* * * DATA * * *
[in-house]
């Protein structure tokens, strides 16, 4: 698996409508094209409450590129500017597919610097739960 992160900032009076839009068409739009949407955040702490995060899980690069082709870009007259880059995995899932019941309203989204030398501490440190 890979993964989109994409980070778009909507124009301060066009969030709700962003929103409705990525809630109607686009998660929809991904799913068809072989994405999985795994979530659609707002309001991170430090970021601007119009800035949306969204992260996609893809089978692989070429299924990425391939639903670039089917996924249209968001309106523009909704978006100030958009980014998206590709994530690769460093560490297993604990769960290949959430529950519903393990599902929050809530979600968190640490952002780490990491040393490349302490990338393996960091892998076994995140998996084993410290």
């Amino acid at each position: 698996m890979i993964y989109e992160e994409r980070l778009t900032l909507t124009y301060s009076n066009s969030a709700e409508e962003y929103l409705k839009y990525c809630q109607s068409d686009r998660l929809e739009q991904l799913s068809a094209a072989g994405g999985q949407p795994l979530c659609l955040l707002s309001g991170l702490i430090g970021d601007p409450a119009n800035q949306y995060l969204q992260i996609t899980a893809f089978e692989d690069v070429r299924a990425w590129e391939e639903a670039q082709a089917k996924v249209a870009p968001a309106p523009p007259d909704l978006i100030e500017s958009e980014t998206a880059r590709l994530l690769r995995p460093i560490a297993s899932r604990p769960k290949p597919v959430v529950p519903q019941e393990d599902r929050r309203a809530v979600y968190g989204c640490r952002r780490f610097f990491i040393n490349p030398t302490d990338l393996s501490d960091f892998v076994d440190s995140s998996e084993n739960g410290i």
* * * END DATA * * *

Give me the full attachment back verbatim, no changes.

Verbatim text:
[in-house]
């Protein structure tokens, strides 16, 4: 698996409508094209409450590129500017597919610097739960 992160900032009076839009068409739009949407955040702490995060899980690069082709870009007259880059995995899932019941309203989204030398501490440190 890979993964989109994409980070778009909507124009301060066009969030709700962003929103409705990525809630109607686009998660929809991904799913068809072989994405999985795994979530659609707002309001991170430090970021601007119009800035949306969204992260996609893809089978692989070429299924990425391939639903670039089917996924249209968001309106523009909704978006100030958009980014998206590709994530690769460093560490297993604990769960290949959430529950519903393990599902929050809530979600968190640490952002780490990491040393490349302490990338393996960091892998076994995140998996084993410290």
């Amino acid at each position: 698996m890979i993964y989109e992160e994409r980070l778009t900032l909507t124009y301060s009076n066009s969030a709700e409508e962003y929103l409705k839009y990525c809630q109607s068409d686009r998660l929809e739009q991904l799913s068809a094209a072989g994405g999985q949407p795994l979530c659609l955040l707002s309001g991170l702490i430090g970021d601007p409450a119009n800035q949306y995060l969204q992260i996609t899980a893809f089978e692989d690069v070429r299924a990425w590129e391939e639903a670039q082709a089917k996924v249209a870009p968001a309106p523009p007259d909704l978006i100030e500017s958009e980014t998206a880059r590709l994530l690769r995995p460093i560490a297993s899932r604990p769960k290949p597919v959430v529950p519903q019941e393990d599902r929050r309203a809530v979600y968190g989204c640490r952002r780490f610097f990491i040393n490349p030398t302490d990338l393996s501490d960091f892998v076994d440190s995140s998996e084993n739960g410290i």